As we think about goals and priorities for the new year, we are frequently reminded of how often we have failed to reach our goals of previous years. Apparently only 8% of people who make New Year’s resolutions successfully accomplish their resolutions.
In our mission organization, we are asking all of our members to put together an Individual Growth Plan for 2015. Being intentional about and planning our learning is important. People who explicitly make resolutions are 10 times more likely to attain their goals than people who don’t explicitly make resolutions. But planning is only the first step. Unless we carry out the plan, we are no further ahead at the end of next year.
How do we make sure that we get the most important things done? How do we prevent our lives being crowded out by the tyranny of the urgent, leaving our good intentions and learning plans just gathering dust in our file cabinets?
To deal with this very real problem, I recommend a relatively new book (published March 2014) by Matt Perman on personal productivity – What’s Best Next: How the Gospel Transforms the Way You Get Things Done. In contrast to many other books that seek to help you organize your life, Perman recognizes that God must determine our priorities and the purpose of our lives is not to make our lives comfortable and wealthy, but rather to bring glory to God and serve others in love. As Matt’s blog says,
“Unique to any other book about maximizing personal productivity, What’s Best Next is a God-centered, gospel-oriented perspective that addresses the proper motivation to drive your productivity — serving others, to the glory of God.”
In the book itself, Matt says, “This is a book about getting things done and making ideas happen, with less friction and frustration, from a biblical perspective.”
But I think John Piper says it even better:
The book is really about how to be so satisfied in God that the power of this joy is released “to love people better in the midst of the current, very challenging environment of our modern, technological, constantly interrupted knowledge work era.”
The first part (actually Parts 1 & 2) of the book lays a biblical and theological foundation for productivity, showing that God really cares about us getting things done, but that the key is not becoming more efficient (getting more things done) but becoming more effective (getting the right things done). Throughout the book, multiple references to various themes of Piper’s preaching and writing ministry can be found. Avoiding wasting your life, seeking the glory of God above all, and focusing on God’s global mission and the centrality of the Gospel are all woven into the discussion of productivity. This Piper-emphasis is not surprising since Matt Perman served as director of strategy for Desiring God, a ministry which John Piper founded.
Perman uses the acronym DARE: Define, Architect, Reduce, Execute. Define is about identifying what is most important by writing a mission statement, your personal vision and your life roles. Architect is about designing schedules and structures that enable you to be productive and flexible through tools like weekly time maps and daily planning. Reduce is about freeing up time to do what is most important, following good principles of delegation and avoiding multi-tasking among others. Finally, Execute addresses the actual follow-through of the productivity plan, and talks about managing your email, workflow and projects.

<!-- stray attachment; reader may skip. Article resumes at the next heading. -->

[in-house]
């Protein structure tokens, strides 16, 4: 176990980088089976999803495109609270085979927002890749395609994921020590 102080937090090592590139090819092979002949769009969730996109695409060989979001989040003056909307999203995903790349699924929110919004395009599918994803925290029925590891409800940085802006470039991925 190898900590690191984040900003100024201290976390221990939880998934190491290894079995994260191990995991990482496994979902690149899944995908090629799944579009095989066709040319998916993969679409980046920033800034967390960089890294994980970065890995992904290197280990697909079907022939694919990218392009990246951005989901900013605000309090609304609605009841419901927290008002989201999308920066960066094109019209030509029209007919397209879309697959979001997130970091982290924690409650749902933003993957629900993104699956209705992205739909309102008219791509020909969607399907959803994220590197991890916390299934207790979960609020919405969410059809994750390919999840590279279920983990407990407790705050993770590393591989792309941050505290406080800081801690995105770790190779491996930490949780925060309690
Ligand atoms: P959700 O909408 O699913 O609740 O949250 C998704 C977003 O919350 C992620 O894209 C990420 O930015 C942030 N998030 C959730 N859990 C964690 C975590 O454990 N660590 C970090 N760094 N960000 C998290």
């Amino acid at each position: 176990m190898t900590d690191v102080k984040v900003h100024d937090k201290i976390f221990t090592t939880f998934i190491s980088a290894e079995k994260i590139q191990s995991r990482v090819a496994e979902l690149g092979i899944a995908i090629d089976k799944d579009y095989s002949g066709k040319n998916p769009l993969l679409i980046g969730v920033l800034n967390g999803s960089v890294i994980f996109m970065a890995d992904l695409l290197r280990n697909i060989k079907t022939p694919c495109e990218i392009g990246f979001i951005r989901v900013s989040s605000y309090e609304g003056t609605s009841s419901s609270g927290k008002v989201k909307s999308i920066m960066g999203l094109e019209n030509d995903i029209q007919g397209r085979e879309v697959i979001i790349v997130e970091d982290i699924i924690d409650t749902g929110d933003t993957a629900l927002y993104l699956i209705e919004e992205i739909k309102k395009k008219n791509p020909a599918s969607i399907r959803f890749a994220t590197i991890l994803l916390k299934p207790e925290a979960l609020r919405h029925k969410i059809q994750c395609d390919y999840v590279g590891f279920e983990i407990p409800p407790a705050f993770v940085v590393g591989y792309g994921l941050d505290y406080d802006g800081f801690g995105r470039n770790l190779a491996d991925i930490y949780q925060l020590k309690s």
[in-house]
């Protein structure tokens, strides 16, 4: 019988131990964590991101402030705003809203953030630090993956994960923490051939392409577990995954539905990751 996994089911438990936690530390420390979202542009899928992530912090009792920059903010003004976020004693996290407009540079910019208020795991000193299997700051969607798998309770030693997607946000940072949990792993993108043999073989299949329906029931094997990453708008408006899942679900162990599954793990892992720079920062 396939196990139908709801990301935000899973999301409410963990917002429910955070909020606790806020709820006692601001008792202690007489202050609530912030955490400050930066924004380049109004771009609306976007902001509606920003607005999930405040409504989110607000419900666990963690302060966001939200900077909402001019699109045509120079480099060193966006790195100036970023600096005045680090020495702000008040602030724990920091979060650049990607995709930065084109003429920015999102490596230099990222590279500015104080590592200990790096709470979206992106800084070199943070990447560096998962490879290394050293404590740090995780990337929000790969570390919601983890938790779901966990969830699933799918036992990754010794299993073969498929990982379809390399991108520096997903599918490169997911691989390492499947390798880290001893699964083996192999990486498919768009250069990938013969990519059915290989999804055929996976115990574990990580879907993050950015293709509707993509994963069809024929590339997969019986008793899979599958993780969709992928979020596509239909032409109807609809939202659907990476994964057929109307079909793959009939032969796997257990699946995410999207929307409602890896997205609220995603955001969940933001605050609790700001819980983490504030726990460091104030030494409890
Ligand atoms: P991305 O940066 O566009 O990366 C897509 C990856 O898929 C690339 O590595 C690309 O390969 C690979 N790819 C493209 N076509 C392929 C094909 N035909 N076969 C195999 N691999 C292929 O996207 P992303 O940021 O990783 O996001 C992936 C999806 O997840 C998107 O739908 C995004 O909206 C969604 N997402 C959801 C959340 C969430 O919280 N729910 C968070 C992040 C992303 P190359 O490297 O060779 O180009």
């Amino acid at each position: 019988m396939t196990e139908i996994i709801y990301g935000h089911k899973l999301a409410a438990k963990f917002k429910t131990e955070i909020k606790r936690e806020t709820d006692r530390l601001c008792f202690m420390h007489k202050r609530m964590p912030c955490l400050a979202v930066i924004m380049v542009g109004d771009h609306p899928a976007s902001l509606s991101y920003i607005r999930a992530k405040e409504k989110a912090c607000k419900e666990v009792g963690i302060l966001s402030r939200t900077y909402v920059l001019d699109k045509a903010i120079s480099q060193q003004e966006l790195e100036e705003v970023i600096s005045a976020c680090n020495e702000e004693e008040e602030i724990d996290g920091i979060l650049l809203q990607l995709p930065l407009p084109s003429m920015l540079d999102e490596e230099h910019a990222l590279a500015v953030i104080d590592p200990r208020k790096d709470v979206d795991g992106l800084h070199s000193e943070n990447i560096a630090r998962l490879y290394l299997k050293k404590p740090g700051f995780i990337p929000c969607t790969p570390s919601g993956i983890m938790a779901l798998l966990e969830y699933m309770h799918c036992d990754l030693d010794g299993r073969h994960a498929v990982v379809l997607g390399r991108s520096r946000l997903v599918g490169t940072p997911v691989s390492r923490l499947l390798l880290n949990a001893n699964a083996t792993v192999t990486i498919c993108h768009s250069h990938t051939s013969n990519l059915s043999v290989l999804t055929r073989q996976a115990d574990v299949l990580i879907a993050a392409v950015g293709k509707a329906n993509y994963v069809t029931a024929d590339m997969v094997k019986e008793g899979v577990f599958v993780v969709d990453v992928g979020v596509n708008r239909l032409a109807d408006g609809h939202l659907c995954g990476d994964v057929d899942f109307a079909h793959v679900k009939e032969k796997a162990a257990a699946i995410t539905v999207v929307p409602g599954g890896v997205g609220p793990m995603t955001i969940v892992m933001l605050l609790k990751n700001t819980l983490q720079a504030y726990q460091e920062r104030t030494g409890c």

After reading these sections, I immediately saw a number of ways that I could apply these ideas to my own life and ministry. I have already put together a weekly time map, started outlining my weekly priorities at the beginning of each week, and greatly improved how I handle projects (including projects like writing for this blog).
In the last section, Perman seeks to relate personal productivity to the bigger picture of how we serve our communities and our world through organizations and world missions. I think this section is the weakest, maybe because the section is so introductory. But this is not to say that the book has little relevance to missionaries like myself. On the contrary, the book is tremendously relevant to full-time Gospel workers like myself whose ministries are not defined by an 8-to-5 work schedule or a daily list of assignments from a local supervisor. Just don’t expect that last chapter on missions to be the most helpful.What’s Best Next is complemented by a toolkit of downloadable articles and tools on Perman’s website.
Is this a book that you should read in 2015? A number of reviewers have given it very high marks, with one even saying that if you can read only one book beside the Bible this year, this is the book you should read. To help you decide, let me quote some more from John Piper’s introduction:
This book is simply extraordinary. This is largely because of the way God has wired Matt Perman. His mind is saturated with biblical truth, and he is passionate, sometimes to a fault (as you will see in his personal stories), about being effective for the glory of Christ. Those two traits have combined to produce a God-centered, Christ-exalting, Bible-saturated book that, without blinking, gets into stuff like Al Mohler’s midnight productivity and Seth Godin’s method for carving out time for work that matters. I doubt there is a person on the planet who knows both theological issues and time-management literature to the depth and extent Matt Perman does. This combination is at times mindboggling.